As the holiday season rolls around every year, many can’t wait to plug into the sounds of Christmas interpreted by their favorite artists. Many Latino musicians have tackled this timeless genre, and the best recordings stand the test of time. One notable example: the collection of holiday favorites featured on Latin Jazz Christmas (Concord), a session starring Sheila E., Arturo Sandoval, Ed Calle, Poncho Sanchez and other notables that sounds as fresh today as it did when it was recorded 15 years ago.
In the same vein, but fresh off the vine, is Latin Jazz Christmas in Havana (Aguankó Music) by Aguankó, a Michigan-based group fronted by percussionist and composer Alberto Nacif. A native of the Oaxaca region of Mexico who is today a practicing physician in Detroit, Nacif has expanded his knowledge of Latin music idioms through frequent visits to Cuba to study with world class musicians in Havana. A man of many talents, he crafted this 10-track session to showcase a variety of tropical rhythmic styles. He applies them to such seasonal hits as “Santa Baby,” an album highlight, “Sleigh Ride,” “White Christmas” and “It’s Beginning to Look a Lot Like Christmas.” Wisely, Nacif avoids overexposing himself with too many conga drum solos, relying instead on guiding the festive flow of cha-cha, mambo, bolero and guaguancó rhythms – among others – and letting his exceptional pianist, Rick Roe, and a four-man horn section take center stage. The arrangements are harmonically lush and the rhythms will get hips swaying. This is a recording you’ll instantly fall in love with.
In the spirit of the season, our other picks would make ideal presents for the Latin music lovers on your gift-giving list, starting with Arte del Duo (Ediciones Pentagrama), the latest offering by vocalist and composer Mili Bermejo and her longtime collaborator (and husband) Dan Greenspan. And what a sumptuous aural feast it is. Born in Argentina, raised in Mexico, and a resident for many years of the Boston area, Bermejo has emerged as one of the world’s premier champions of nueva canción-style balladry. A worthy successor to the mantle of such monumental artists as Mercedes Sosa and Violeta Parra, Bermejo’s warm and animated readings, as on “Los que se Aman,” with its overtly spiritual tone, and “Tres Veces Heroica,” which takes its rhythmic and thematic cues from Veracruz, Mexico’s cheerful huapango style, are commanding and invite introspection. She demonstrates the breadth of her vocal skills on “Las Orillas del Mar,” injecting Middle Eastern-rooted inflections on this entrancing tune by Hafez Modirzadeh, a contemporary musician of Iranian descent. The paring of Bermejo’s arresting vocals and Greenspan’s equally compelling artistry on the double bass attains an uncommon level of pure virtuosity.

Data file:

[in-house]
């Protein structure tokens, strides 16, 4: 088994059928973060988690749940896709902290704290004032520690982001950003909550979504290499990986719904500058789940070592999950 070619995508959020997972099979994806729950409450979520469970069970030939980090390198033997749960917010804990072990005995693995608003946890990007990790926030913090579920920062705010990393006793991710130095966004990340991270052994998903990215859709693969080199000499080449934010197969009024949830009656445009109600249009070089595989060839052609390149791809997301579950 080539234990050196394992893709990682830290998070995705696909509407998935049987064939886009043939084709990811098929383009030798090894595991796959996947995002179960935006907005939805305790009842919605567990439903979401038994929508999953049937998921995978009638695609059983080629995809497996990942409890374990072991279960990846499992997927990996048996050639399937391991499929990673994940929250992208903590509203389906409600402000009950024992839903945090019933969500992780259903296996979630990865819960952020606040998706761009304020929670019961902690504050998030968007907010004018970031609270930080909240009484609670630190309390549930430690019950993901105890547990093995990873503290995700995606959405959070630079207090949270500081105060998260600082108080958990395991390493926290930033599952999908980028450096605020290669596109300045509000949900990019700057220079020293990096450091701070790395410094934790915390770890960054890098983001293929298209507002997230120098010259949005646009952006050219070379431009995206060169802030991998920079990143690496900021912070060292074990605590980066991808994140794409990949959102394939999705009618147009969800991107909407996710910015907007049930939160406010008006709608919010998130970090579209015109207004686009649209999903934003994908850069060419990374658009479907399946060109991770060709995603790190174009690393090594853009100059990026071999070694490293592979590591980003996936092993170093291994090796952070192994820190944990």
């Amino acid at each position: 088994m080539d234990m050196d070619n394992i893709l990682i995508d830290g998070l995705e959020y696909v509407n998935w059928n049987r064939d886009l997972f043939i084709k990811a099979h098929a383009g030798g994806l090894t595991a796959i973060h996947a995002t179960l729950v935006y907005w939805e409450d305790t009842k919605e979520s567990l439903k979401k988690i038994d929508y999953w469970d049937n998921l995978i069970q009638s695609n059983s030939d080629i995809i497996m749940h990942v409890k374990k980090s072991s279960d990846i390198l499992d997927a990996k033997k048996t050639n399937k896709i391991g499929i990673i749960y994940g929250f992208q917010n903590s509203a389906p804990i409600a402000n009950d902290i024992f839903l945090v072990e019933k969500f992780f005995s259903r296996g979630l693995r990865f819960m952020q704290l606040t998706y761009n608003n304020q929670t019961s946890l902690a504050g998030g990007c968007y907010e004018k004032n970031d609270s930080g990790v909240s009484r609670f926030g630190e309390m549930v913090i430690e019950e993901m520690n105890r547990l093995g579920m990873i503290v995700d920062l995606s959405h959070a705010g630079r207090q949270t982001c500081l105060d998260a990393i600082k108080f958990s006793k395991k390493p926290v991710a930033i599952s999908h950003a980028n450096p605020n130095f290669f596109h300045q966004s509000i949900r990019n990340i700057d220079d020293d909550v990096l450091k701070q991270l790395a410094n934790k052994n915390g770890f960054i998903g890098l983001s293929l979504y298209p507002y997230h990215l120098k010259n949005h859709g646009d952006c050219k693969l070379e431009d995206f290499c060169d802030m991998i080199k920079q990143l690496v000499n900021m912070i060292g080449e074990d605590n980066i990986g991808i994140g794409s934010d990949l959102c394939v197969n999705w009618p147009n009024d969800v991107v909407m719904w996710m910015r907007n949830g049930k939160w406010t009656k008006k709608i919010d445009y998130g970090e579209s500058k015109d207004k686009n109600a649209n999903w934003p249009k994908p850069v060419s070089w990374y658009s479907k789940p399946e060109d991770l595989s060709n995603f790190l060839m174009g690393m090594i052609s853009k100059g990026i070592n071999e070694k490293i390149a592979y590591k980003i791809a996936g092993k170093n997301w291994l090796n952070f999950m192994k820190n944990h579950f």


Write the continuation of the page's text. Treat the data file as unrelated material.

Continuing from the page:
On Avenida Graham (ZOHO music), guitarist and composer Greg Diamond incorporates the diverse cultural signposts that reflect his upbringing in New York by a Colombian mother and an American father of eastern European Jewish descent. The session’s title signals the young musician’s intent for the album’s stylistic orientation; Graham Avenue, also known as the Avenue of Puerto Rico, is an ideal metaphor to represent the rich, multicultural music landscape that Diamond and his group explore on this invigorating nine track set. “Rastros” begins restfully before gaining tropical storm strength. The guitarist crafts crystalline, fingerpicked arpeggios to frame saxophonist Seamus Blake’s tenor sax musings, which grow in intensity as the piece evolves. “El Coronel,” inspired by a character in Gabriel García Márquez’s One Hundred Years of Solitude, is a complex, long-form composition by the leader that features a detour to a buoyant Cuban-style rhythm jam. For many, “Ultima Palabra” will be particularly attractive, with the gentle, sashaying cadence of Argentina’s milonga setting the mood for the cerebral theme and Diamond’s gorgeous solo.
Havana Moon (Steinway & Sons) is a revealing survey of classical works by such composers as Brazil’s Heitor Villa-Lobos and two contemporary writers – Cuba’s Paquito D’Rivera and Uruguay native Miguel del Águila. Mostly performed by the duo of pianist Evelyn Ulex and clarinetist Mariam Adam, with occasional appearances by a violinist and bandoneonista, the performances marry the formality of chamber music to the vivacious rhythmic spirit of such Latin American idioms as Argentina’s tango. Havana Moon has it all – a program of intriguing compositions that aren’t overly familiar, inspired musicianship, and a window into the creative realm of some of the Western Hemisphere’s most accomplished composers.